Take a look at all the great dinosaur exhibits:

Royal Tyrrell Museum
A fun sight to see when we first walked in!
Royal Tyrrell Museum
So many different time periods to learn about – Alberta was such a different place in each one.
Royal Tyrrell Museum
This is an exploding skull of a Daspletosaurus. Discovered in 2000, the disarticulated skull took over ten years to collect. Since the fossil bones of this skull are extremely fragile, casts were made of some elements and the more delicate and complex bones were digitized and 3D printed. This was the first time such a technique was used on a dinosaur skull.
Royal Tyrrell Museum
‘Black Beauty’ Tyrranosaurus Rex
Royal Tyrrell Museum
We loved how interactive the museum was and the wealth of knowledge that was at our fingertips there!
Royal Tyrrell Museum
The displays were so well done!
Royal Tyrrell Museum
We loved walking among one of the largest collections of dinosaur skeletons in the world… especially this T-Rex!

Royal Tyrrell Museum

Royal Tyrrell Museum
We thought this setup was super neat – you could see under the floor too. This exhibit showcased the 505-million-year-old underwater world. It features 46 creatures from the Burgess Shale, one of the most important fossil resources ever discovered.
Royal Tyrrell Museum
The sail on this animal’s back may have been for thermo-regulation, which would enable the sun to rapidly heat its body so that it was active earlier in the day than other animals. Dimetrodon was a member of a group of reptiles that gave rise to mammals and is often mistaken for a dinosaur.
Royal Tyrrell Museum
This is how we measured up!

Royal Tyrrell Museum

Royal Tyrrell Museum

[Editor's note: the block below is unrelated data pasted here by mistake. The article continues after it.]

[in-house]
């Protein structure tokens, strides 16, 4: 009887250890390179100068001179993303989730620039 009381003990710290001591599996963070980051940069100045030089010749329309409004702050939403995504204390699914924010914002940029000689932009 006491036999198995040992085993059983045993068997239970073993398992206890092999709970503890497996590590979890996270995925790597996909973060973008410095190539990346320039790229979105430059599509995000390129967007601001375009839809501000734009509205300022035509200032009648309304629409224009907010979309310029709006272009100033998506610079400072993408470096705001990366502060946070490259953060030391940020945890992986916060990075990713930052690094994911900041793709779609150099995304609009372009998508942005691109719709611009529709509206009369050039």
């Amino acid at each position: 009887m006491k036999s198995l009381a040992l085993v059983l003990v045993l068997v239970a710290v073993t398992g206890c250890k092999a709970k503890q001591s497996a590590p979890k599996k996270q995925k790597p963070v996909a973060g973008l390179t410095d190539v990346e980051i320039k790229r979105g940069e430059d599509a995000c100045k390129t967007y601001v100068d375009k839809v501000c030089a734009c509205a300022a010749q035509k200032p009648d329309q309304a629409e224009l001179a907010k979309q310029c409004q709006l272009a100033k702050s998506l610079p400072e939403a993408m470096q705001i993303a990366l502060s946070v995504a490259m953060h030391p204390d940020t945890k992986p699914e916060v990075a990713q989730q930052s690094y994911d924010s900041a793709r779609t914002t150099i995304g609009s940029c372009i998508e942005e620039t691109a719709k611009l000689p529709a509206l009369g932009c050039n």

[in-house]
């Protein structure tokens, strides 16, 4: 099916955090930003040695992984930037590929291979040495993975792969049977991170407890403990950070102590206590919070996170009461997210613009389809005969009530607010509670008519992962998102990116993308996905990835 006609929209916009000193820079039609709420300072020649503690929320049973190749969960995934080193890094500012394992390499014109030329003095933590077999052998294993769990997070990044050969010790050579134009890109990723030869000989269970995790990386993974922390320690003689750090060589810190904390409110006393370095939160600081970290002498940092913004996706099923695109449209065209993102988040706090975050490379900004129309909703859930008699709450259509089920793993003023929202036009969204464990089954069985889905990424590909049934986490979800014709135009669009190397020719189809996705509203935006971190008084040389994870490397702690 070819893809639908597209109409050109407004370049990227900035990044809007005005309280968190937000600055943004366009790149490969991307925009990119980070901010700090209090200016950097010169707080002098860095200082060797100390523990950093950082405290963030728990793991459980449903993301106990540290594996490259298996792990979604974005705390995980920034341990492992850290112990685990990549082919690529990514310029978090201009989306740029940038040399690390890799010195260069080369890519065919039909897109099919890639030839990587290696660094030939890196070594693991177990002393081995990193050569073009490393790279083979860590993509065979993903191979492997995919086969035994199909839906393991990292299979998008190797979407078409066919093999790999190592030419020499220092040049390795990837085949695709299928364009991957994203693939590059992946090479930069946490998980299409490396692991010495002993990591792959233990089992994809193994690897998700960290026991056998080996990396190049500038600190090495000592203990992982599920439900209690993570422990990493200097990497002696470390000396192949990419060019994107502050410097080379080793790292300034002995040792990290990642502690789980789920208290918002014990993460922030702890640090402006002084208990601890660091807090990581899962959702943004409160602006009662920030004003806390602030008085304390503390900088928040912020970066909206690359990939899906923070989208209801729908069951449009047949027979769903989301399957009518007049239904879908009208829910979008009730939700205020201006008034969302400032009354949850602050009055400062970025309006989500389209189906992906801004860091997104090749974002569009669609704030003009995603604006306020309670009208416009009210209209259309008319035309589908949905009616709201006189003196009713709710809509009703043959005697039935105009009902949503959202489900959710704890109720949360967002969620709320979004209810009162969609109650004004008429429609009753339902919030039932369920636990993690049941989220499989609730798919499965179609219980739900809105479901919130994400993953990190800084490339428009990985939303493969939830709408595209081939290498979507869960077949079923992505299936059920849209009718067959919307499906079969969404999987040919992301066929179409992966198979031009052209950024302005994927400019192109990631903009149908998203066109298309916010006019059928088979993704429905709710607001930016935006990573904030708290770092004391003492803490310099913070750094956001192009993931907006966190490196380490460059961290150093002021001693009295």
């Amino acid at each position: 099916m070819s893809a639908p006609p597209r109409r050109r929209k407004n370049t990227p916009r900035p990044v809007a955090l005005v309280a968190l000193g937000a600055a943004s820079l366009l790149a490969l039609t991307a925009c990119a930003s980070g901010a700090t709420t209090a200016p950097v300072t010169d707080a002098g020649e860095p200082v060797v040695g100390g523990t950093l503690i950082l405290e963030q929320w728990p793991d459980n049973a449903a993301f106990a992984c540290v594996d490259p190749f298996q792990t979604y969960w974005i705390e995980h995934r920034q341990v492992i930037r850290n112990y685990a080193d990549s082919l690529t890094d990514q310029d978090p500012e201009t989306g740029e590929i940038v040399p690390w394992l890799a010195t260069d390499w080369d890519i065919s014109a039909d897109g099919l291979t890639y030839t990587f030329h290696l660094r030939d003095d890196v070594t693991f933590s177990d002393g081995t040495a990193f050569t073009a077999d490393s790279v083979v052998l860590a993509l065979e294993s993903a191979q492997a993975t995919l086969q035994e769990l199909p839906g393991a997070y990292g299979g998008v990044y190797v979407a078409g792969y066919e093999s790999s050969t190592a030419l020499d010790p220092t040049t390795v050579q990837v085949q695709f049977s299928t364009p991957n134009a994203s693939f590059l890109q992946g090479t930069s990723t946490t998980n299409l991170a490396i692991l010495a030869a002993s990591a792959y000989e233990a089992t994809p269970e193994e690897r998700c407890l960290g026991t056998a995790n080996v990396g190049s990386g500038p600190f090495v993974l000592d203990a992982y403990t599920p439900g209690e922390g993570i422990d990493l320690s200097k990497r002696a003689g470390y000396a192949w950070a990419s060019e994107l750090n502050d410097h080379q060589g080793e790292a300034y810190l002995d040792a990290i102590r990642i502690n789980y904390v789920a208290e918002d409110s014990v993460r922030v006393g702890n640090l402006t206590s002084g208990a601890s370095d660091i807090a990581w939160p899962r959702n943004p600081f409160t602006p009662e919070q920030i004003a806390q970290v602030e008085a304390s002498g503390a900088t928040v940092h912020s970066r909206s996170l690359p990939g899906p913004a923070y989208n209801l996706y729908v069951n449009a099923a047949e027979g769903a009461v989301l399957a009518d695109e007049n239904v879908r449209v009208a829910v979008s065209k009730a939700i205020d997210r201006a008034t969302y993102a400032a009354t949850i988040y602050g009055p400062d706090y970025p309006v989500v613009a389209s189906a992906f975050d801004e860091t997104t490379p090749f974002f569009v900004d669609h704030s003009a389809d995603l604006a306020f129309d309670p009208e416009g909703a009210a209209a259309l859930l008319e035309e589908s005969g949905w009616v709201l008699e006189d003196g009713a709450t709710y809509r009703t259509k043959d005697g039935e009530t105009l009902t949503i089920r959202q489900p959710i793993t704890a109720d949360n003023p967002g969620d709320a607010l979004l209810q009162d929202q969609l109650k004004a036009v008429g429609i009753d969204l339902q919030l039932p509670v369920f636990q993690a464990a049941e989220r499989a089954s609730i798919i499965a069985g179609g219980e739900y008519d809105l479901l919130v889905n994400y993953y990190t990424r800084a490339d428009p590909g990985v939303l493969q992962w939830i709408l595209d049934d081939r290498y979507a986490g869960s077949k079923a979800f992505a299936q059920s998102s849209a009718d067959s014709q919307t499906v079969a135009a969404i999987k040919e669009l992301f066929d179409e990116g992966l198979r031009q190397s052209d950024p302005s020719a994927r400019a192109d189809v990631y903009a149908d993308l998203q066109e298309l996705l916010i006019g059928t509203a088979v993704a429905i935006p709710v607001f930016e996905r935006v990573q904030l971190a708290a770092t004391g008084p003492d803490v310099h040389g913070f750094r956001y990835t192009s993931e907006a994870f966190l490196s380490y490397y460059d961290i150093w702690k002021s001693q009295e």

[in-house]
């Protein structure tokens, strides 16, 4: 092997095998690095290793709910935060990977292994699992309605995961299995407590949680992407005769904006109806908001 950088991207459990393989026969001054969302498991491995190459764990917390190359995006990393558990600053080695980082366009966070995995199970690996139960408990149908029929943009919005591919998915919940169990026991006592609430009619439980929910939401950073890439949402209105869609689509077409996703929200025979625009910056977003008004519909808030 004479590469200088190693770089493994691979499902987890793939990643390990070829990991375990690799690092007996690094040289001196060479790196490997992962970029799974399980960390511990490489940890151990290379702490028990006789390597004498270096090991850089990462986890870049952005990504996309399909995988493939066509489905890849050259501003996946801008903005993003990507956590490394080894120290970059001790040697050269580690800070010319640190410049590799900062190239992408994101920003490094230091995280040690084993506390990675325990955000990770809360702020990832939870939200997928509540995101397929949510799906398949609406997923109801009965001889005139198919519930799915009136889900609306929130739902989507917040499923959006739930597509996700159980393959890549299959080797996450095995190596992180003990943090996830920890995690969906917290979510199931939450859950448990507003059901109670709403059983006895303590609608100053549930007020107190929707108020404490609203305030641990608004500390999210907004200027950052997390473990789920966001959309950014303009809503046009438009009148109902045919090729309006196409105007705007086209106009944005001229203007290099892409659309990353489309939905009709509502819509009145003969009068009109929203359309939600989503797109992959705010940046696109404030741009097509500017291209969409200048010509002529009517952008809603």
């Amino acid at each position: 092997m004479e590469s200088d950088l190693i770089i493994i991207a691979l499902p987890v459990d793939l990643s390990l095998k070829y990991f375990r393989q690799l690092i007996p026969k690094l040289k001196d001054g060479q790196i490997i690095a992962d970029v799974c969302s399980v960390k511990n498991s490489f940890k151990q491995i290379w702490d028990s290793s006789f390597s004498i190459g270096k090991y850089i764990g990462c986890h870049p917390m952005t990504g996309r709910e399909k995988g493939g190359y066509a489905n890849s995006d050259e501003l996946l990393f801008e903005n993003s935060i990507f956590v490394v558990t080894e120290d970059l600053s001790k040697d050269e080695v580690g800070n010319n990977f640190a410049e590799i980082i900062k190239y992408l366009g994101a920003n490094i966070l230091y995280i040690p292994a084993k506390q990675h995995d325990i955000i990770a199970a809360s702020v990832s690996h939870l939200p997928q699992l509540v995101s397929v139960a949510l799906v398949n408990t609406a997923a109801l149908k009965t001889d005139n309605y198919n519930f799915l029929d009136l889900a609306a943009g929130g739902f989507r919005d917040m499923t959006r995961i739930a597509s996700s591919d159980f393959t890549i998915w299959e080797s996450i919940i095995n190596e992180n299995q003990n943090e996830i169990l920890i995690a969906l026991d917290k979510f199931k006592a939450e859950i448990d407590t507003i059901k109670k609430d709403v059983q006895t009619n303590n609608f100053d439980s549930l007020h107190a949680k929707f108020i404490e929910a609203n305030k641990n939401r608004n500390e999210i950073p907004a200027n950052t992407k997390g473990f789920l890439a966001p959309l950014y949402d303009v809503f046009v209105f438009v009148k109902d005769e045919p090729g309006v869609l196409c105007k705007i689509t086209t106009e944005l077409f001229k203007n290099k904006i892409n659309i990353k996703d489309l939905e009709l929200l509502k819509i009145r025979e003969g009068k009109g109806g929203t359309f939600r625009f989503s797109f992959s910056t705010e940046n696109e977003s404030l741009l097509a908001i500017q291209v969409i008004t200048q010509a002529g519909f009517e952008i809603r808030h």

That was one cool T-Rex!
Royal Tyrrell Museum
The dinosaurs even made Jacob’s head turn in amazement. Several times I was wondering what he was thinking as he cranked his head to take a look … This is a Stegosaurus.
Royal Tyrrell Museum
Chasmosaurus – The large skin covered openings (Chasms) in the frill of this dinosaur would have made it too weak to use in self defence.
Royal Tyrrell Museum
Regaliceratops Peterhewsi – This was interesting to see since it is a relative of the Triceratops. Its features are small horns over the eyes, large horn on the nose, large triangular bony projections that extend from the frill. It is interesting because those are the opposite features of a Triceratops.

Royal Tyrrell Museum

Royal Tyrrell Museum
Fun views using the mirror
Royal Tyrrell Museum
Always so much to learn

Royal Tyrrell Museum

Royal Tyrrell Museum
Woolly Mammoths are always such a neat sight. Those tusks!
Royal Tyrrell Museum
Though it is disputed what caused their extinction, it is said that most believe it was due to climate change.

 

If you find yourself exploring Alberta, make this a destination in your travels, not just an add-on. You can also purchase a two-day pass at a minimal cost increase from the one day visit. We wished we had more time to wander through once more. Next time we find ourselves in Alberta, we will definitely be back. I would love to see the difference in how the kids react now compared to when they are a little older. I’d also love to participate in some of the public programs when the kids are all of age; they sound like fascinating hands-on fun.

 

What have been some of your favourite dinosaur or museum experiences on your travels?

 

Disclaimer: We were guests at Royal Tyrrell Museum, but as always, our opinions are our own.